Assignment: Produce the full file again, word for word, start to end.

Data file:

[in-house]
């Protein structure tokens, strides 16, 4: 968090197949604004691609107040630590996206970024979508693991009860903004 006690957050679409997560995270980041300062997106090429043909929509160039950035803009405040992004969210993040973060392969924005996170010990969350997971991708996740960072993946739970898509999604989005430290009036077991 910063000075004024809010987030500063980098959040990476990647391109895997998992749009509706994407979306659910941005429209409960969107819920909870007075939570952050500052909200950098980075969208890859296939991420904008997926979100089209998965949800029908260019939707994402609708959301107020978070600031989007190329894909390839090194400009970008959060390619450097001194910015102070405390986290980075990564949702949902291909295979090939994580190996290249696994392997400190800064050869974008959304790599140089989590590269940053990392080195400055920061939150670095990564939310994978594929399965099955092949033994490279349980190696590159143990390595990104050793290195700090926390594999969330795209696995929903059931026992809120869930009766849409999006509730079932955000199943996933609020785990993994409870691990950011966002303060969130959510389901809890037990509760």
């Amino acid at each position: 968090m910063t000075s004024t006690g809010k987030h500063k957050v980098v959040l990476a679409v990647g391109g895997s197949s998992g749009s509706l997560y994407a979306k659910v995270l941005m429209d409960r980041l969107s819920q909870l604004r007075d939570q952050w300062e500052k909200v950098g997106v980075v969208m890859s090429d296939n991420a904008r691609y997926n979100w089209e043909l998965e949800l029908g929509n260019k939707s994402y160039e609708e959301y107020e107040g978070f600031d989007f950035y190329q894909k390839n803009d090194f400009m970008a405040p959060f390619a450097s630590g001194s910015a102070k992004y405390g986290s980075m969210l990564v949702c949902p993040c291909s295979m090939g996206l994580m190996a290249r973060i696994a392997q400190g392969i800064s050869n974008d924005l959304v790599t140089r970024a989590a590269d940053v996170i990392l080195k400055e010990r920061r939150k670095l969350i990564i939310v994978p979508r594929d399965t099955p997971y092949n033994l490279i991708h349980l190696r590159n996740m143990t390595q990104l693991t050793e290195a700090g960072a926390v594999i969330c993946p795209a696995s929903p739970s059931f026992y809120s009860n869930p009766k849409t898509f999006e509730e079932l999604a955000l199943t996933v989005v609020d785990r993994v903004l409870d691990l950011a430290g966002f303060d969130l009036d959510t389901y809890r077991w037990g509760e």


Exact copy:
[in-house]
């Protein structure tokens, strides 16, 4: 968090197949604004691609107040630590996206970024979508693991009860903004 006690957050679409997560995270980041300062997106090429043909929509160039950035803009405040992004969210993040973060392969924005996170010990969350997971991708996740960072993946739970898509999604989005430290009036077991 910063000075004024809010987030500063980098959040990476990647391109895997998992749009509706994407979306659910941005429209409960969107819920909870007075939570952050500052909200950098980075969208890859296939991420904008997926979100089209998965949800029908260019939707994402609708959301107020978070600031989007190329894909390839090194400009970008959060390619450097001194910015102070405390986290980075990564949702949902291909295979090939994580190996290249696994392997400190800064050869974008959304790599140089989590590269940053990392080195400055920061939150670095990564939310994978594929399965099955092949033994490279349980190696590159143990390595990104050793290195700090926390594999969330795209696995929903059931026992809120869930009766849409999006509730079932955000199943996933609020785990993994409870691990950011966002303060969130959510389901809890037990509760």
């Amino acid at each position: 968090m910063t000075s004024t006690g809010k987030h500063k957050v980098v959040l990476a679409v990647g391109g895997s197949s998992g749009s509706l997560y994407a979306k659910v995270l941005m429209d409960r980041l969107s819920q909870l604004r007075d939570q952050w300062e500052k909200v950098g997106v980075v969208m890859s090429d296939n991420a904008r691609y997926n979100w089209e043909l998965e949800l029908g929509n260019k939707s994402y160039e609708e959301y107020e107040g978070f600031d989007f950035y190329q894909k390839n803009d090194f400009m970008a405040p959060f390619a450097s630590g001194s910015a102070k992004y405390g986290s980075m969210l990564v949702c949902p993040c291909s295979m090939g996206l994580m190996a290249r973060i696994a392997q400190g392969i800064s050869n974008d924005l959304v790599t140089r970024a989590a590269d940053v996170i990392l080195k400055e010990r920061r939150k670095l969350i990564i939310v994978p979508r594929d399965t099955p997971y092949n033994l490279i991708h349980l190696r590159n996740m143990t390595q990104l693991t050793e290195a700090g960072a926390v594999i969330c993946p795209a696995s929903p739970s059931f026992y809120s009860n869930p009766k849409t898509f999006e509730e079932l999604a955000l199943t996933v989005v609020d785990r993994v903004l409870d691990l950011a430290g966002f303060d969130l009036d959510t389901y809890r077991w037990g509760e």